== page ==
Candidly, I've said a lot about ABW in the past and engaged in some not so friendly words. As I reflect, such words are not solving anything and not good for the industry. I'll take all the heat you have laid on me and might continue to... but I'd like to have some constructive discussion around what to do next. I have ideas but I'm more interested in hearing yours.

    This may seem unusual (coming from me) but when forced to look at the reality of it all, this forum has caused change in the past -- change that, at its core -- was needed and just... good for building an industry with integrity. It continues to work for the right cause and I hope that at least some of you might see my efforts to place Ben Edelman on a higher pedestal as a sign of common objectives.

    Education is needed in this market and, yes, Mike... many AM's have head buried in sand; as do their bosses. Why? IMO, systems are in place that keep information that is common knowledge here at ABW out of the public limelight - away from merchants. Remember the big meeting in NYC a few years back when I actually got to lay eyes on Haiko over pizza and beers? The industry accomplished something back then. Of course, it was a small step but why did we accomplish even that? Attention. Media attention. Merchants "started to know" and networks moved quickly to address the issue and then, of course, sweep it under the rug. What have we learned? I suggest to you that we've learned something as an industry; I sure did. I learned that next time we shouldn't let them sweep it under the rug.

    I'm interested in talking about the real issues and bringing them into other venues... areas where merchants live. Podcasts might work. I'm experimenting with that lately and it's catching on in the security community -- but what about retailers and marketers? How can we access them? Internet Retailer looks to be of little help as they continue to poo-poo the FTC and quote networks promoting the status quo.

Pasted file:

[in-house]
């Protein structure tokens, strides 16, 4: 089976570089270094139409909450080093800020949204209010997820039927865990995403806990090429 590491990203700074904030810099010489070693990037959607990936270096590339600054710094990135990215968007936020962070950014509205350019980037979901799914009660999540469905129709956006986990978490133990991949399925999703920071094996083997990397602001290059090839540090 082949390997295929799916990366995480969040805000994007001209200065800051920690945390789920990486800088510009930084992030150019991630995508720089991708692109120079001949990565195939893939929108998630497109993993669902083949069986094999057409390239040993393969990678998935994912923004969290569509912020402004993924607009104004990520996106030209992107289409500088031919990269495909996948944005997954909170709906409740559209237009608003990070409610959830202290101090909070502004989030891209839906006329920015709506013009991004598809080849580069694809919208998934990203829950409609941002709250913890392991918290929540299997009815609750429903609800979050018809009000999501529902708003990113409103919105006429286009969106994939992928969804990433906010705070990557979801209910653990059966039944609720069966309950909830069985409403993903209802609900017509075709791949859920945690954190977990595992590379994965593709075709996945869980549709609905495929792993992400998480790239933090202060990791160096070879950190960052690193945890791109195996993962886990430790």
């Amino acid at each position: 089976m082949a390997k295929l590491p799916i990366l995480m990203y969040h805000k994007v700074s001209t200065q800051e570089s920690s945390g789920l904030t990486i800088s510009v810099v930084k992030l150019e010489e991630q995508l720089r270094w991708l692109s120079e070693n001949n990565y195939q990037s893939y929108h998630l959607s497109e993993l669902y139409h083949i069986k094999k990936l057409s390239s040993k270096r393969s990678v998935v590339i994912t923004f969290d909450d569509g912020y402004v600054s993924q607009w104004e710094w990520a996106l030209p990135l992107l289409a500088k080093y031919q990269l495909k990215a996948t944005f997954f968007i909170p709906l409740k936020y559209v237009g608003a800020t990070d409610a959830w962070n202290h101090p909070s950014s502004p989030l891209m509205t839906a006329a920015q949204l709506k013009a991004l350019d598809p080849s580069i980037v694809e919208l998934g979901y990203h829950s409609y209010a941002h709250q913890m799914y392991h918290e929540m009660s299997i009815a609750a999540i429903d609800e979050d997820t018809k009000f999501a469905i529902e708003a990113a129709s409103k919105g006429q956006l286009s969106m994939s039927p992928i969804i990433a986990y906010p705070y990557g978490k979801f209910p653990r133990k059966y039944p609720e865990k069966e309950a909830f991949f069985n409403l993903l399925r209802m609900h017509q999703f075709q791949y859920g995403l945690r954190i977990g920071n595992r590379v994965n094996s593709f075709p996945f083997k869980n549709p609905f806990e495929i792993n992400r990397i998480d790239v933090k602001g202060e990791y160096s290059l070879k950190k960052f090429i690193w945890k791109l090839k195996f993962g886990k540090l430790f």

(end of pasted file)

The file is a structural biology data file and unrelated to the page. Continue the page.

I'm interested in helping companies like Lashback succeed. Why? Because they expose truth and risk tied up in current affiliate marketing practices rooted in "bad actors."

    Again, I'm forced to look at the beginning of the cycle. There must be a better way for affiliates and marketers to seek each other out and qualify each other -- one that offers balance on both sides. If relationships start out through a process rooted in integrity doesn't that make executing marketing and advertising practices on the Web follow suit?

    Wait did I just say that or did Steve Messer? Oof.

  5. #5
    Member Chocolate_Chicken's Avatar
    Join Date
    January 19th, 2005
    Location
    The Hen House
    Posts
    1,227
    Wait did I just say that or did Steve Messer? Oof
    Must have been you; it was in plain, coherent English.

  6. #6
    ABW Founder Haiko de Poel, Jr.'s Avatar
    Join Date
    January 18th, 2005
    Location
    New York
    Posts
    21,609
    Dude, I see this a mile away, PM sent.
    Continued Success,

    Haiko
    The secret of success is constancy of purpose ~ Disraeli

  7. #7
    Member
    Join Date
    January 19th, 2006
    Location
    Cyberspace
    Posts
    82
    Here is a question for you...
    ... and before I ask it, I will tell you that I am an born-again affiliate marketer (back after 3 years of building content sites only and keeping advertising to a minimum) with over 1000 merchant relationships spread across seven networks (I could write a book on the differences and will certainly write some articles that may help all sides, at some point!).